Is there any way at all to load documents with this tag, or would it be necessary to remove it before loading? If it is necessary to remove it, it would seem to me that migration of large environments could be quite difficult.

      Is there any technique yo could suggest to get around this issue?

      Many thanks again for your insight.

      • Victor Says:

        Looks like the website removed the XML tag.. I am referring to a DTD tag similar to DOCTYPE Items SYSTEM “xx.dtd”.

        This is the tag that is preventing the document from being loaded into an XML column.

  4. Hi Victor…. ah, I see. If an XML document refers to an external DTD using the DOCTYPE tag, then this DTD must be registered in DB2’s schema repository (XSR) before you can insert or LOAD this document.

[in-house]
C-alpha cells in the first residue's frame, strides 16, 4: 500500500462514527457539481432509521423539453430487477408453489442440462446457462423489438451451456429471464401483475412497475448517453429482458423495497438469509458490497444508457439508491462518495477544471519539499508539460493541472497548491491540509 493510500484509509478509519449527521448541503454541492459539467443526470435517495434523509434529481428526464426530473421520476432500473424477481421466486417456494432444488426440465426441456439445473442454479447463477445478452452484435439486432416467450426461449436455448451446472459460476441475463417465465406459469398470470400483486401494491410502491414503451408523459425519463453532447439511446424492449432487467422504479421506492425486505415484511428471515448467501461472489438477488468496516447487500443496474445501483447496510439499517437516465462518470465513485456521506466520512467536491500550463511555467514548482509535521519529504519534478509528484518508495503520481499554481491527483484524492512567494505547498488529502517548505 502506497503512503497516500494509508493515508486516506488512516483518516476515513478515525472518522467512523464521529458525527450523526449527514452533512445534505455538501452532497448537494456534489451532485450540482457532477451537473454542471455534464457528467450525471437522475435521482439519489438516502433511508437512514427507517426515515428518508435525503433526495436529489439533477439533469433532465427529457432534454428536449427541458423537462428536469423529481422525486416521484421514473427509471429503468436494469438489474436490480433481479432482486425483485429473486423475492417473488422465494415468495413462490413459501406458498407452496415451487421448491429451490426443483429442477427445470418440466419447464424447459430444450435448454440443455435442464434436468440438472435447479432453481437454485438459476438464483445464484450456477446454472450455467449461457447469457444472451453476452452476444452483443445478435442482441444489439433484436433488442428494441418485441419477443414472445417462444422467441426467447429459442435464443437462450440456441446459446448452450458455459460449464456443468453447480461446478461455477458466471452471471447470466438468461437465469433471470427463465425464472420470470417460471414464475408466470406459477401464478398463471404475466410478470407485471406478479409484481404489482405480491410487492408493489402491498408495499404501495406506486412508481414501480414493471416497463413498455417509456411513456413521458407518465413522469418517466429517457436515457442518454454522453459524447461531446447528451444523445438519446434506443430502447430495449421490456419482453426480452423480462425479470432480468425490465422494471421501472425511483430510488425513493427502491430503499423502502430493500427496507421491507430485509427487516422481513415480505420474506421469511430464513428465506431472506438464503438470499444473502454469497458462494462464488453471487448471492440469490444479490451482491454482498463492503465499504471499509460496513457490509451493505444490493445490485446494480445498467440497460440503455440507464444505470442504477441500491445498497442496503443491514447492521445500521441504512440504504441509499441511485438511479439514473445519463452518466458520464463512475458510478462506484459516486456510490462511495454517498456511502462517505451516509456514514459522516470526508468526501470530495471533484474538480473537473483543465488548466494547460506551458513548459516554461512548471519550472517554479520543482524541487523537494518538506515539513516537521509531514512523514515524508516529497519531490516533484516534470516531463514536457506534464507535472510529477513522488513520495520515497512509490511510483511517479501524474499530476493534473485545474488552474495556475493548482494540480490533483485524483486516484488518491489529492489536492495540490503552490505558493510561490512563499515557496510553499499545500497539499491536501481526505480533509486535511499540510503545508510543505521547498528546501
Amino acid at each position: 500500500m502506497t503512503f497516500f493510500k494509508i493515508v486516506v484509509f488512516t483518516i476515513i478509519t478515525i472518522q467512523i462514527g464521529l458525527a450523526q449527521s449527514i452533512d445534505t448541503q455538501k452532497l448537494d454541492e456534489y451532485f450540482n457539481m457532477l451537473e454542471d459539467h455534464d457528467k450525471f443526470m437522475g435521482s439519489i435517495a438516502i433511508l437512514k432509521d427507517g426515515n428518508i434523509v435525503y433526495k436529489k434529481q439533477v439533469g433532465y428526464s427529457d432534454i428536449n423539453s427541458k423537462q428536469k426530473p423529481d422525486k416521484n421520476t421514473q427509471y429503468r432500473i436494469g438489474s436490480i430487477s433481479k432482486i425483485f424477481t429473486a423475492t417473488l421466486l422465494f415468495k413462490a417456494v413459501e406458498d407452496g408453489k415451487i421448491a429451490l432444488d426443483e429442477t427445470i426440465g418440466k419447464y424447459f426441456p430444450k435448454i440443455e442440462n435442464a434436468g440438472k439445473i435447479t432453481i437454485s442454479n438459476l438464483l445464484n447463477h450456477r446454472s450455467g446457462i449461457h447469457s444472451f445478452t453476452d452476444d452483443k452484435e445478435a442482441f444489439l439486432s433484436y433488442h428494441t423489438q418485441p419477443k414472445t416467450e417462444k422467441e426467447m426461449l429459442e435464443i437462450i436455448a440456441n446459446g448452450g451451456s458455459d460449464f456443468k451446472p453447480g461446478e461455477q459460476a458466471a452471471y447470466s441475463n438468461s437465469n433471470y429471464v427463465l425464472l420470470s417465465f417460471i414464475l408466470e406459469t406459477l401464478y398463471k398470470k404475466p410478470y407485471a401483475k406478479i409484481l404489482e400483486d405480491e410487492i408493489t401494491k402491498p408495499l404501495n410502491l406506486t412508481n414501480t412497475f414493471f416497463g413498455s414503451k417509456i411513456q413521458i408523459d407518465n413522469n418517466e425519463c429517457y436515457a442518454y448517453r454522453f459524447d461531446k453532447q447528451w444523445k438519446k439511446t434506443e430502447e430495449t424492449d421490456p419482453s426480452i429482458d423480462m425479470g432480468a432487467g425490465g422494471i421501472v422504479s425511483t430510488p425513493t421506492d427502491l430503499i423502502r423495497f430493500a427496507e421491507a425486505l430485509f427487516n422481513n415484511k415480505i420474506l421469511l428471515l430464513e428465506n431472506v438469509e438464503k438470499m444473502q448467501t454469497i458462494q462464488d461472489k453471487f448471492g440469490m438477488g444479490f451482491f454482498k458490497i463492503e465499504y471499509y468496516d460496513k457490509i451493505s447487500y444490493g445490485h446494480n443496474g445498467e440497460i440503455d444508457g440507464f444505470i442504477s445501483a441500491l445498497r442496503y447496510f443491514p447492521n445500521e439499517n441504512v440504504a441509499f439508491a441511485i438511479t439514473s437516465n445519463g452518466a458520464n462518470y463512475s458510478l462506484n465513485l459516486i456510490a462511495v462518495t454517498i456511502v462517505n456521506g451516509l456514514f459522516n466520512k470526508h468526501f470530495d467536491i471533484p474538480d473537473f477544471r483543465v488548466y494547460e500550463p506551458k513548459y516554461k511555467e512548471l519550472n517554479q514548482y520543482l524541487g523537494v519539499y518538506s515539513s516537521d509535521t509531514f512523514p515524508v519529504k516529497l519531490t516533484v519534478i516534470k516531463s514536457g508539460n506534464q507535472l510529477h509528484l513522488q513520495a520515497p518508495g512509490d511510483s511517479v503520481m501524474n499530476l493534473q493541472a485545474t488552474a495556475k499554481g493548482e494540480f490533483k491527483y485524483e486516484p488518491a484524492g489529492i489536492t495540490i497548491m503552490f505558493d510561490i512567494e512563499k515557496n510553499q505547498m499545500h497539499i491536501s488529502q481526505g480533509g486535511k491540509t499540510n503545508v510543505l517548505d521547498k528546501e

The reason is the following: A DTD can define
    default values for attributes, and it can also define so-called entities that can be referenced in the XML documents.
    To store a correct representation of such documents, DB2 needs to access the DTD to check for default attribute values and to resolve entity references as needed.

    Here is a sample command for how to register a DTD in DB2:

    REGISTER XSROBJECT ‘customer.dtd’ FROM ‘file:c:/xml/DTDs/customer.dtd’ AS db2admin.custdtd;

    Does that help?